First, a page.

BEIJING (Reuters) - The former head of China's powerful internet regulator is under investigation for suspected corruption, the ruling Communist Party said, the latest senior official to be caught up in a sweeping campaign against graft.
Lu Wei was suspected of serious discipline breaches, the party's corruption-busting Central Commission for Discipline Inspection said in a brief statement late on Tuesday, using a common euphemism for graft.
It gave no other details. Reuters was unable to reach Lu or a representative to seek comment.
At the height of his influence, Lu, a colorful and often brash official by Chinese standards, was seen as emblematic of China's increasingly pervasive internet controls.
Organizers of China's first World Internet Conference in 2014, set up under Lu to promote Beijing's vision of internet governance, irked foreign tech firms by seeking their agreement on a last-minute declaration on "internet sovereignty".
Tech industry representatives ultimately declined to sign the pledge, and the move was condemned by rights groups as an attempt to undermine internet freedoms.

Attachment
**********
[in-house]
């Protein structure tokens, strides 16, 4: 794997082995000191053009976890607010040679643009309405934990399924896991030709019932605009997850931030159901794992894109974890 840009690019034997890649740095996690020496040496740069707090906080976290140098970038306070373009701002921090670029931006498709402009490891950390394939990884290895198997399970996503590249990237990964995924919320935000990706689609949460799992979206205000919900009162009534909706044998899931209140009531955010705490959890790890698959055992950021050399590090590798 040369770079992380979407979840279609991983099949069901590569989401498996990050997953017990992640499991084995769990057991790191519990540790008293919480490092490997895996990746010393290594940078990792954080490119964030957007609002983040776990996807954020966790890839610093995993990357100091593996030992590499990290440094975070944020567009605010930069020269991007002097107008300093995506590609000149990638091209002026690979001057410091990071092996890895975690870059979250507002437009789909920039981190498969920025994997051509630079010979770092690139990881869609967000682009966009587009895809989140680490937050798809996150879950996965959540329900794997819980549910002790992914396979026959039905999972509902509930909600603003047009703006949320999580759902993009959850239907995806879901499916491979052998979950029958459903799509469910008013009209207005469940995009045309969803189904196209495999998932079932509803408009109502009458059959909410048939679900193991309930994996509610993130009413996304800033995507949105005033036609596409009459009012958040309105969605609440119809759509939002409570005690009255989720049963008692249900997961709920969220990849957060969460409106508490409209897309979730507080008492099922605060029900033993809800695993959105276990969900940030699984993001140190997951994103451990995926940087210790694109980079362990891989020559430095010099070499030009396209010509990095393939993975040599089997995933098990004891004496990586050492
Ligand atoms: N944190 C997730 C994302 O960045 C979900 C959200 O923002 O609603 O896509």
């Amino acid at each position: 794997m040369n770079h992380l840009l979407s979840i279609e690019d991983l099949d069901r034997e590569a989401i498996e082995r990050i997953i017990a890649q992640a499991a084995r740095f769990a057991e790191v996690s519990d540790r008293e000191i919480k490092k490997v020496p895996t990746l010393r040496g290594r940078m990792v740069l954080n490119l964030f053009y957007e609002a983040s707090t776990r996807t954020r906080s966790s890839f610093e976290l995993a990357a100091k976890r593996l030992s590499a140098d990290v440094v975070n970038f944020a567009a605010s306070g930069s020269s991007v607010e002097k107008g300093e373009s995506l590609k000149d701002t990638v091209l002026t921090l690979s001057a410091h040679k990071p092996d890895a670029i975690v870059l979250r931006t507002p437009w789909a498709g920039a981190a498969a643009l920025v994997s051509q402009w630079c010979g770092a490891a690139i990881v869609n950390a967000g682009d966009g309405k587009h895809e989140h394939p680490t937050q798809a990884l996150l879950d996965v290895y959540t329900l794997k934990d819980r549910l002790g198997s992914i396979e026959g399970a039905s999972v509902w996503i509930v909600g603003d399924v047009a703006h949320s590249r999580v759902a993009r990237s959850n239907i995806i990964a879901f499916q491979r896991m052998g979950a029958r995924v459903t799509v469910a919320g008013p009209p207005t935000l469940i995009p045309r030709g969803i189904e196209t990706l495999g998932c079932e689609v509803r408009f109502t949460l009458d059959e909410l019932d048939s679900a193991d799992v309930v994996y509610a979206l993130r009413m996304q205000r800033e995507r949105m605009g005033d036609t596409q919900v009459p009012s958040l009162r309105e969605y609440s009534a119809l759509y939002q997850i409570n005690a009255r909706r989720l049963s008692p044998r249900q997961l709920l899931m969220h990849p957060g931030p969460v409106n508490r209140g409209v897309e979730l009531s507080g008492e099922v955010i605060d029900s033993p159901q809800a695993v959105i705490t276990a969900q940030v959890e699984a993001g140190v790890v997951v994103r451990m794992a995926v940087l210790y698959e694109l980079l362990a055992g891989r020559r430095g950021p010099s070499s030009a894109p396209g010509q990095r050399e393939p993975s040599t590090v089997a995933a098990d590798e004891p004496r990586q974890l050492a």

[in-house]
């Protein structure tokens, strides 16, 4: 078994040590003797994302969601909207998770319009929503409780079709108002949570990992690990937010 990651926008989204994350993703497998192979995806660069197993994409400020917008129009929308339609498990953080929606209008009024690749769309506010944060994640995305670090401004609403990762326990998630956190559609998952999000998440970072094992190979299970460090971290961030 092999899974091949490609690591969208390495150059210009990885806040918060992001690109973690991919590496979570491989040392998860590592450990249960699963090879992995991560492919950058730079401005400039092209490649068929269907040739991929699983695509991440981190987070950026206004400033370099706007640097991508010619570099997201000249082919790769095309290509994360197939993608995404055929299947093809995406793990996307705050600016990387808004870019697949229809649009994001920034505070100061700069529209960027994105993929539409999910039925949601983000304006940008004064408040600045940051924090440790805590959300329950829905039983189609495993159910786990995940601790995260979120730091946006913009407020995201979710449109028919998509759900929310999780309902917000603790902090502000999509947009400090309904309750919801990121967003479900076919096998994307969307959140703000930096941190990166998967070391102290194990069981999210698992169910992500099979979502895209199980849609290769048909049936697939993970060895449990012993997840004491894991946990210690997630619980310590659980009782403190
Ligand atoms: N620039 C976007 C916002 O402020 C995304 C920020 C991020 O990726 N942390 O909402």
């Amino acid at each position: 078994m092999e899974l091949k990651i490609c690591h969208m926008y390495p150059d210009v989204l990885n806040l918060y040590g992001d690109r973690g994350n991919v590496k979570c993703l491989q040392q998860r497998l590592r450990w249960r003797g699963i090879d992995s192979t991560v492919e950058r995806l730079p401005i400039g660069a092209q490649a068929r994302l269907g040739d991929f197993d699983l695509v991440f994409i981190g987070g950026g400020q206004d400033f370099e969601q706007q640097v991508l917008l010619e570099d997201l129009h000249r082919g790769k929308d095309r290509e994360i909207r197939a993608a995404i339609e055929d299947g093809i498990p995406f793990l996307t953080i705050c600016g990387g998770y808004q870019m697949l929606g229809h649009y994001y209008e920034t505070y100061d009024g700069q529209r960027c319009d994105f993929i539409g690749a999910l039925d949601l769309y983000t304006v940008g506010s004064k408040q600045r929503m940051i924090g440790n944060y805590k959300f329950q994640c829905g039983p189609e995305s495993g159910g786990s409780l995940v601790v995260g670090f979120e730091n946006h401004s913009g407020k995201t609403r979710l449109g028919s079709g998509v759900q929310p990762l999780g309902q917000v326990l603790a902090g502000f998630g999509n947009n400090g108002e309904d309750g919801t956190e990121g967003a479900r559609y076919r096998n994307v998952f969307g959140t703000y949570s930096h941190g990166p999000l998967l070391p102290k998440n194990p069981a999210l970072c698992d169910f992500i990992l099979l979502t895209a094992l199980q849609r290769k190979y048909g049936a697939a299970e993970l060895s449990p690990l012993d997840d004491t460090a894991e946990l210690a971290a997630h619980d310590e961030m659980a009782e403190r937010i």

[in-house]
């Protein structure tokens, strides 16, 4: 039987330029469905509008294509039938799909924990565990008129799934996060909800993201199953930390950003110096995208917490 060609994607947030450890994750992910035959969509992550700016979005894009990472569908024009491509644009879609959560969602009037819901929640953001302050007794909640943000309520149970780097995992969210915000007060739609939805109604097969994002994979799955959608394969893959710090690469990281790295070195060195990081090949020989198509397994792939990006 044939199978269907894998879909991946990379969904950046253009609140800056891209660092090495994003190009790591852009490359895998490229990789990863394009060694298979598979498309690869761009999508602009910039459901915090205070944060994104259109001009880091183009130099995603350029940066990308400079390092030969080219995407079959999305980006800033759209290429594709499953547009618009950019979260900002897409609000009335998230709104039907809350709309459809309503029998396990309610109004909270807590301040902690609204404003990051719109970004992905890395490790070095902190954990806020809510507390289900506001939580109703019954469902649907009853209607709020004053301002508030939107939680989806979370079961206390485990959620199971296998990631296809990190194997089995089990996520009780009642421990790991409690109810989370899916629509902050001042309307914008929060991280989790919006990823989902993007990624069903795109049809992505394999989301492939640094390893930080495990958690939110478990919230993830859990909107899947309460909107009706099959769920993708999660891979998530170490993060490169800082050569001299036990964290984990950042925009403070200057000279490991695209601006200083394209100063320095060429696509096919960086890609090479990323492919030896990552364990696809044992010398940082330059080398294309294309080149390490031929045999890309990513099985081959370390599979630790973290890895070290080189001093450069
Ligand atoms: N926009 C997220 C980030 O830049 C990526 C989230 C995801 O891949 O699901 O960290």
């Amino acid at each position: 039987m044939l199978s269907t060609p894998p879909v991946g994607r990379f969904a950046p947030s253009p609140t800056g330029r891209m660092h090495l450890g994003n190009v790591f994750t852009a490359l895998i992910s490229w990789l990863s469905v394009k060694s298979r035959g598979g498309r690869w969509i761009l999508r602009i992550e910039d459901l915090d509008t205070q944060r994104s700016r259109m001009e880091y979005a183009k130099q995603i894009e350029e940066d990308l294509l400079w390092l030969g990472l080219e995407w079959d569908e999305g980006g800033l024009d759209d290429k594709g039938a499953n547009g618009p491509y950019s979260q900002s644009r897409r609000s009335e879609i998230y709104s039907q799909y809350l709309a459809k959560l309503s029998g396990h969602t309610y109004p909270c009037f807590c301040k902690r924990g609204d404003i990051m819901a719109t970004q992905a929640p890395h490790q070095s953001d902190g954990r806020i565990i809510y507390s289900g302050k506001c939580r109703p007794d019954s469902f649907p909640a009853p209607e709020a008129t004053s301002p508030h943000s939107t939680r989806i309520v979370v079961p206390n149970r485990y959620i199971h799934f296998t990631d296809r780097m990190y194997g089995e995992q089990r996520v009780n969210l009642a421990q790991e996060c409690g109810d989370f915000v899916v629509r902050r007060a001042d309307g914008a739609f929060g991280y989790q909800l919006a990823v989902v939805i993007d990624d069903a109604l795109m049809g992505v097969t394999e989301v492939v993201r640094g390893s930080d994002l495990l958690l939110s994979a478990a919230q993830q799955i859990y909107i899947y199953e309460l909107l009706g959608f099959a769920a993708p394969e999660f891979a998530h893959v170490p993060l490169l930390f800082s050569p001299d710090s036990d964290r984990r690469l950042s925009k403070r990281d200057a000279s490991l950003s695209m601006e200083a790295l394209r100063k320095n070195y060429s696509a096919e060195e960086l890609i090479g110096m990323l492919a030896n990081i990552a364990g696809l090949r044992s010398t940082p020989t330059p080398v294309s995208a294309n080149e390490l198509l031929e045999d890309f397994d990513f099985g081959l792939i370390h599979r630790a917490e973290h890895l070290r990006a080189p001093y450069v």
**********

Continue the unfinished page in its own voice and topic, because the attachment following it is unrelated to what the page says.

In 2015, he told reporters, "Indeed, we do not welcome those that make money off China, occupy China’s market, even as they slander China’s people. These kinds of websites I definitely will not allow in my house."
But courting China's powerful internet regulator was a key task for companies hoping to stay in his good graces or gain access to the huge internet market.
When Lu visited Facebook Inc's U.S. campus in 2014, Mark Zuckerberg, the founder of the social networking site that has long been blocked in China, greeted Lu in Mandarin, according to a Chinese government website.
But Lu's downfall, foreshadowed by his June 2016 replacement as head of the internet regulator and the loss of his other posts, is unlikely to signal a reversal of internet control policies, which have tightened further under successor Xu Lin.
Lu worked his way up though China's official Xinhua news agency before becoming head of propaganda in Beijing and then moving to internet work in 2013. He became a deputy propaganda minister after being replaced at the internet regulator.
The government has blocked sites it deems could challenge Communist Party rule or threaten stability, including popular Western sites such as Facebook and Google's main search engine and Gmail service.
President Xi Jinping has waged war against deep-rooted corruption since taking office five years ago, jailing or meting out lesser punishments to hundreds of thousands of officials.
In a separate statement, the commission said the investigation into Lu showed the party's determination to tackle corruption.
"Managing and governing the party won't rest for a moment," it wrote, shortly after the announcement on Lu. "The serious and complex state of the anti-corruption struggle has not changed."
(Reporting by Ben Blanchard and Michael Martina; Additional reporting by Philip Wen; Editing by Richard Balmforth and Richard Pullin)